As some Local Authorities start to get their houses in order with regard to their local plan policy we take a look at the opportunities that still exist for housing development.
If your property has been allocated for development in any of the emerging local strategies and plans, the chances are you already know about it. Developers have been keen to enter options on allocated land.
Non Allocated development
If your site has not been allocated there may still be an opportunity for housing development. Generally sites must be within 1 kilometre of a primary school in a settlement where there may be a bus service, shop and other local facilities. If the Local Authority is yet to identify their Five year housing supply as is the case in Tewkesbury and the Cotswolds then these sites have a great chance of success.
If the land you own is a little further from the daily essentials it will be tricky to win the sustainability argument. However,there may be an opportunity for a community led development if there is a need for more housing. A proposal supported by the Parish Council, local councillor and with relatively few neighbours objections could lead to a successful application. The route to gain local support may be with an element of affordable housing to meet an identified need or the provision of another ‘service’ such as space for a playing field. If you chose to go down this route, early communication with the Parish Council is vital. This will ensure all parties are singing from the same sheet with regard to development. These types of development would need to be relatively small, say up to 10 dwellings, to ensure the levels of support required, can be achieved.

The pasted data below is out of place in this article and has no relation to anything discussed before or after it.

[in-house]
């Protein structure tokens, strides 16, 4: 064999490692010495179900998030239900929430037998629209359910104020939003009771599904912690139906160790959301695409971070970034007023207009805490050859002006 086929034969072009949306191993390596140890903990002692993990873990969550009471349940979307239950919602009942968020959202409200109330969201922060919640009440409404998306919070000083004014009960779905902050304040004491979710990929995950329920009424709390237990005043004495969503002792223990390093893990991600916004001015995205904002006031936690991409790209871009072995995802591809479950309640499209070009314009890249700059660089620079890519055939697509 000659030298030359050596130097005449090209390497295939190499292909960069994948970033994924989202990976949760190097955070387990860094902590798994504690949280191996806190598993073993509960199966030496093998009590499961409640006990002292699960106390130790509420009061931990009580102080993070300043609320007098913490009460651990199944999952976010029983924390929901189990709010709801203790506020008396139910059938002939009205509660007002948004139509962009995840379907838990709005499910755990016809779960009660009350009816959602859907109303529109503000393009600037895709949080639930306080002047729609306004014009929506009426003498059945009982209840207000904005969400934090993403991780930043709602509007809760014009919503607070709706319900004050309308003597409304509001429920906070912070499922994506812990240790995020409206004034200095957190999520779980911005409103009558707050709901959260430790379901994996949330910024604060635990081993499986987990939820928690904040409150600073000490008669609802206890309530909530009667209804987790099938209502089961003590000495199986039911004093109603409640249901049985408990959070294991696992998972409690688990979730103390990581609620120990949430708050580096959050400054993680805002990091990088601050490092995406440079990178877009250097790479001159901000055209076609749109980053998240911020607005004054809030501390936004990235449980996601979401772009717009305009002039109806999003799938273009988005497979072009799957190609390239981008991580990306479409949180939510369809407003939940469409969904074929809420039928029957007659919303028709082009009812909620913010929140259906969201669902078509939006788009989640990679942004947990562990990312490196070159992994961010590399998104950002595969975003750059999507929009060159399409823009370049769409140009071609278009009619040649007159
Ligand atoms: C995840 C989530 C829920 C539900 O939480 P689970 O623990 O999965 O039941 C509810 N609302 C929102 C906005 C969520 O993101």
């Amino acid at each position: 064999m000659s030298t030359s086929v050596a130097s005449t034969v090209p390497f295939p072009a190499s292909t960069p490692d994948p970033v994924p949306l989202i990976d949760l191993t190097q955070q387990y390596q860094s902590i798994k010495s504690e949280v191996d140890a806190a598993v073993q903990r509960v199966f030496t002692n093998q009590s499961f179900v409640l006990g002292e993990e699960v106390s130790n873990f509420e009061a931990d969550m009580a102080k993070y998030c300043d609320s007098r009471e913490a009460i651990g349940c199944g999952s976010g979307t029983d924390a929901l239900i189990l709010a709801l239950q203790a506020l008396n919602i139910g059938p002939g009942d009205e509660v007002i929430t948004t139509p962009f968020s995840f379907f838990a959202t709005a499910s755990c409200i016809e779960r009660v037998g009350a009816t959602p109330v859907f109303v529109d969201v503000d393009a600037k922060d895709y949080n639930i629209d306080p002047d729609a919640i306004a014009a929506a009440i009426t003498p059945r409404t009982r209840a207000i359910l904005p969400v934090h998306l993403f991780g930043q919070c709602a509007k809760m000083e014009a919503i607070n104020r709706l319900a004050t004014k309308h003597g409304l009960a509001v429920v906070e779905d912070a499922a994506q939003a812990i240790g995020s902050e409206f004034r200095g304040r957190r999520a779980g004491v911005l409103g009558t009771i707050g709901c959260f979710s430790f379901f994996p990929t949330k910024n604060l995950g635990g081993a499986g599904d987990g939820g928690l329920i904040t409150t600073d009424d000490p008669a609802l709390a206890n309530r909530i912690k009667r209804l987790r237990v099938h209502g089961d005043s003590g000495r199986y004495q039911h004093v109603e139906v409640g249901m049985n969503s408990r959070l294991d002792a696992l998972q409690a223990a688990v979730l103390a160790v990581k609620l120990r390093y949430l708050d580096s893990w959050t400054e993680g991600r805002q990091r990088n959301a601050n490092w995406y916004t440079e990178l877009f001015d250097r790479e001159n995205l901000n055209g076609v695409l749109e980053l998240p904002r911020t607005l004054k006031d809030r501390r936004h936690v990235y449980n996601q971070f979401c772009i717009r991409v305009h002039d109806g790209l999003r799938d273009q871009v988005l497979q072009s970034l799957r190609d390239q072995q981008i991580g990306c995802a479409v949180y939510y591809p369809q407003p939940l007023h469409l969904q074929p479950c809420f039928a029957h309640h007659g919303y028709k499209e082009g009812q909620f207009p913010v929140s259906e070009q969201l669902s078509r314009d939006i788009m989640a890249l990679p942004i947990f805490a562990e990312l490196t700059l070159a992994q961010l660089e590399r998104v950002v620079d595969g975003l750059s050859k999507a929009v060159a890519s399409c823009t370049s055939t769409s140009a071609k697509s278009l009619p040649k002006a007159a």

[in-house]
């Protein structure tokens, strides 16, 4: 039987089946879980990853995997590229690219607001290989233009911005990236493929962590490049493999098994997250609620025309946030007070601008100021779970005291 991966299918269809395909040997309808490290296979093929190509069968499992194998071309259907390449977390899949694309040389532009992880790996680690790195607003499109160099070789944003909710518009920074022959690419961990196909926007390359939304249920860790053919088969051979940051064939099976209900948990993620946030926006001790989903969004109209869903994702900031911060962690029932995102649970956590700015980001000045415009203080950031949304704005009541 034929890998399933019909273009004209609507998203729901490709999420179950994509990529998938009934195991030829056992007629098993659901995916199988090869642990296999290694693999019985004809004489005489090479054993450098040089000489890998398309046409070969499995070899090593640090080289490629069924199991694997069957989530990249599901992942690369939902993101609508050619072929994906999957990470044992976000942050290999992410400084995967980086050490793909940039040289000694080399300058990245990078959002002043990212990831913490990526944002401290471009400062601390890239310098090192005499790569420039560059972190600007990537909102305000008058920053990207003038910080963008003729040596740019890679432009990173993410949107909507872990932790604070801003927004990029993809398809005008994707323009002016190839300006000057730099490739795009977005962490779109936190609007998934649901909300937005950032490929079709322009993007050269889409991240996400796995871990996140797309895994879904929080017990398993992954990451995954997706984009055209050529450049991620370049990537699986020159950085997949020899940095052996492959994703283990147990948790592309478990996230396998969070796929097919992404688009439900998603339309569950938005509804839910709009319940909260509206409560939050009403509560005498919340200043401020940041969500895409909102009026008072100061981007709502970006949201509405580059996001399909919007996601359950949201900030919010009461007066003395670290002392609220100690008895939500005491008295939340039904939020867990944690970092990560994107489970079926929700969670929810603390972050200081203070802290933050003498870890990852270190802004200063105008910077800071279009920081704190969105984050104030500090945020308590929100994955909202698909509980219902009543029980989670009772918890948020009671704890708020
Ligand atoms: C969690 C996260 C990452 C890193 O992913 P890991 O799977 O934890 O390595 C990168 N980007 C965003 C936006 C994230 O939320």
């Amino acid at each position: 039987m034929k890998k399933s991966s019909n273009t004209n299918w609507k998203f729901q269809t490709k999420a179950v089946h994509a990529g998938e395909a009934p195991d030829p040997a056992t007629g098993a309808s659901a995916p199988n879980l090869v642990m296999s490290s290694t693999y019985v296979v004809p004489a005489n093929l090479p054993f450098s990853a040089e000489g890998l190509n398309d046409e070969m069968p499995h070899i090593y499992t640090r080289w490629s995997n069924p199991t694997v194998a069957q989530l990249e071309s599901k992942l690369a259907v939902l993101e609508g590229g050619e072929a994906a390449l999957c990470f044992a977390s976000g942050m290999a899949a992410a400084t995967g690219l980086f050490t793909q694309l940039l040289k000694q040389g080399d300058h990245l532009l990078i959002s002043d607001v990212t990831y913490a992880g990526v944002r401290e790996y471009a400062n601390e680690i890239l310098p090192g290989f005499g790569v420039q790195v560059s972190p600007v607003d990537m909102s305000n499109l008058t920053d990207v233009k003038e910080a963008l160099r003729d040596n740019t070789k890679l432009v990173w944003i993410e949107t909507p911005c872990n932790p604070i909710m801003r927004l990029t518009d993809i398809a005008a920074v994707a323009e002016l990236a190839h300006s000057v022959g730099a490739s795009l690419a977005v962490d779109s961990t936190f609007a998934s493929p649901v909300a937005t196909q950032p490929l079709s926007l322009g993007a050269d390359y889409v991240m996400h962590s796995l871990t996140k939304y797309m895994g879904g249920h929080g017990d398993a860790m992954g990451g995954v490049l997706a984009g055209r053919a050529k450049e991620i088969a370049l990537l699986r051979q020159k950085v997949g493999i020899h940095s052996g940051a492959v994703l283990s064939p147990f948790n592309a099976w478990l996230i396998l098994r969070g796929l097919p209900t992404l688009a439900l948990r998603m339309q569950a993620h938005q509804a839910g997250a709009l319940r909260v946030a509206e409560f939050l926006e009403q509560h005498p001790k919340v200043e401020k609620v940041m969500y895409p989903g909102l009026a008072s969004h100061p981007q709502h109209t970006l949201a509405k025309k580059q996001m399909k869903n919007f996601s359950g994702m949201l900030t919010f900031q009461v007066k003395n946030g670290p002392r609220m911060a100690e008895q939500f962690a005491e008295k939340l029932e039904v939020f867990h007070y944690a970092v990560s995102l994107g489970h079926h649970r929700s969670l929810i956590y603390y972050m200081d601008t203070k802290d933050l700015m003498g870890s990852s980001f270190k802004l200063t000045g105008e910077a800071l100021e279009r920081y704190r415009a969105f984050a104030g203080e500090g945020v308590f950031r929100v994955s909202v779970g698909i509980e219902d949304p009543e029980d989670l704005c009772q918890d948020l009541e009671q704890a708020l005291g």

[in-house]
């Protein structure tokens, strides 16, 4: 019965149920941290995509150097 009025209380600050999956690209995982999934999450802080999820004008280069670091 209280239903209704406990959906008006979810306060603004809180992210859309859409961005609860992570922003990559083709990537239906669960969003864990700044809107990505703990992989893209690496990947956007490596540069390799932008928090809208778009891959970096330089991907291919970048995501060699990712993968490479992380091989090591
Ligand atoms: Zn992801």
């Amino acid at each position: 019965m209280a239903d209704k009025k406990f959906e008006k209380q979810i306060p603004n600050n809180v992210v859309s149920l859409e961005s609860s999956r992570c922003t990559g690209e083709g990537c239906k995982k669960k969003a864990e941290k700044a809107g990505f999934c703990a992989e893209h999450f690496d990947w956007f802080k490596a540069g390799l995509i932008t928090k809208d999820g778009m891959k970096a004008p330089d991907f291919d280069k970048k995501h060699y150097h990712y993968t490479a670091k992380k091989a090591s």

The Starter Home initiative for brownfield sites across England was launched in the spring however is only now being looked at more closely as the five year housing supplies are being satisfied. This scheme encourages development of brownfield sites to create a type of affordable homes. These homes are not conventional affordable homes (as they are not owned by a housing association or subsidised by the government) but affordable by design. This uses planning restrictions (Section 106 obligations) to ensure there is a limit on their value, the age of the person that can buy them and it must be the purchasers first house. This should make the dwellings affordable and provide a greater contribution to the overall housing supply. Any brownfield development would not have to be 100% Starter Homes. It could however provide a mixture with some open market dwellings, thereby increasing the viability of any proposal. This is attractive for both private investors and some of the smaller scale housing developers. So if you have an underutilised brownfield site it is worth considering.
For more information on brownfield sites please visit the following website https://www.gov.uk/government/news
Single dwellings in the open countryside still remain relatively restricted. The options in this instance are:
- Barn conversions – development of a barn that would lead to an enhancement of the immediate setting
- Rural workers dwellings – having a financially sustainable enterprise that requires someone to be on site at all times
- Exceptional innovative housing – Houses that go above and beyond the ordinary and are truly ‘Grand Designs’
If you would like more information regarding the above article, please contact one of the team at Carver Knowles and we will be very happy to assist you.